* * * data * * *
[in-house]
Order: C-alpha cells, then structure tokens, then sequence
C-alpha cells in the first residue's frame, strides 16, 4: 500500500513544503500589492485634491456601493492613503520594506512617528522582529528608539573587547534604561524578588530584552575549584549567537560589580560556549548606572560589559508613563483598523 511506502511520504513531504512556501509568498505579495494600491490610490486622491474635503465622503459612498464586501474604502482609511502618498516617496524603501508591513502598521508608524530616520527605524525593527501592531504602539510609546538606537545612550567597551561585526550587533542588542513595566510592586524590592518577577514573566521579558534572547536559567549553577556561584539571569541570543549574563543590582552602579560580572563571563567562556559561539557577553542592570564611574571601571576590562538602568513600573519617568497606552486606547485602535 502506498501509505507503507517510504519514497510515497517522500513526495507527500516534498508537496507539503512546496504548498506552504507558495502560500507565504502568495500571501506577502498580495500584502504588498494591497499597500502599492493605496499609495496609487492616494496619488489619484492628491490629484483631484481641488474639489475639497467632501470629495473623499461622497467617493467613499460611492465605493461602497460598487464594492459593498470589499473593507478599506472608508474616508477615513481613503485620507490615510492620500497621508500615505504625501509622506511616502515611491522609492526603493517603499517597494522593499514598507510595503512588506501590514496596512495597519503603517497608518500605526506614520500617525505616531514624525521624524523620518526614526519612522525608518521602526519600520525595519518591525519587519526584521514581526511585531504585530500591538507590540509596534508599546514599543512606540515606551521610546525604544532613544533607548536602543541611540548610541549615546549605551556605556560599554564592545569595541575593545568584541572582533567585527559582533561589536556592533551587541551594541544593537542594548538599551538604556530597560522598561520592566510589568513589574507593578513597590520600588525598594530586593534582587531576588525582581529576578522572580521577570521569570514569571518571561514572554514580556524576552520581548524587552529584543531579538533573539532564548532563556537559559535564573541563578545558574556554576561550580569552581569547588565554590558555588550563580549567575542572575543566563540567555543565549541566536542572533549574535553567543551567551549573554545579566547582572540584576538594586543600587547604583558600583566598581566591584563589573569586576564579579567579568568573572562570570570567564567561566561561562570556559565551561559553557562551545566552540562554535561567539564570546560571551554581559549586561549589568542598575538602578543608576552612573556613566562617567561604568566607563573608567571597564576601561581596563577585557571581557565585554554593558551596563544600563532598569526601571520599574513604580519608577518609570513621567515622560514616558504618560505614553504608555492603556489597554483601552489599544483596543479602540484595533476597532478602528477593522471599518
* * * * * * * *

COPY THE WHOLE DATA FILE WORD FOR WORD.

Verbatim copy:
[in-house]
Order: C-alpha cells, then structure tokens, then sequence
C-alpha cells in the first residue's frame, strides 16, 4: 500500500513544503500589492485634491456601493492613503520594506512617528522582529528608539573587547534604561524578588530584552575549584549567537560589580560556549548606572560589559508613563483598523 511506502511520504513531504512556501509568498505579495494600491490610490486622491474635503465622503459612498464586501474604502482609511502618498516617496524603501508591513502598521508608524530616520527605524525593527501592531504602539510609546538606537545612550567597551561585526550587533542588542513595566510592586524590592518577577514573566521579558534572547536559567549553577556561584539571569541570543549574563543590582552602579560580572563571563567562556559561539557577553542592570564611574571601571576590562538602568513600573519617568497606552486606547485602535 502506498501509505507503507517510504519514497510515497517522500513526495507527500516534498508537496507539503512546496504548498506552504507558495502560500507565504502568495500571501506577502498580495500584502504588498494591497499597500502599492493605496499609495496609487492616494496619488489619484492628491490629484483631484481641488474639489475639497467632501470629495473623499461622497467617493467613499460611492465605493461602497460598487464594492459593498470589499473593507478599506472608508474616508477615513481613503485620507490615510492620500497621508500615505504625501509622506511616502515611491522609492526603493517603499517597494522593499514598507510595503512588506501590514496596512495597519503603517497608518500605526506614520500617525505616531514624525521624524523620518526614526519612522525608518521602526519600520525595519518591525519587519526584521514581526511585531504585530500591538507590540509596534508599546514599543512606540515606551521610546525604544532613544533607548536602543541611540548610541549615546549605551556605556560599554564592545569595541575593545568584541572582533567585527559582533561589536556592533551587541551594541544593537542594548538599551538604556530597560522598561520592566510589568513589574507593578513597590520600588525598594530586593534582587531576588525582581529576578522572580521577570521569570514569571518571561514572554514580556524576552520581548524587552529584543531579538533573539532564548532563556537559559535564573541563578545558574556554576561550580569552581569547588565554590558555588550563580549567575542572575543566563540567555543565549541566536542572533549574535553567543551567551549573554545579566547582572540584576538594586543600587547604583558600583566598581566591584563589573569586576564579579567579568568573572562570570570567564567561566561561562570556559565551561559553557562551545566552540562554535561567539564570546560571551554581559549586561549589568542598575538602578543608576552612573556613566562617567561604568566607563573608567571597564576601561581596563577585557571581557565585554554593558551596563544600563532598569526601571520599574513604580519608577518609570513621567515622560514616558504618560505614553504608555492603556489597554483601552489599544483596543479602540484595533476597532478602528477593522471599518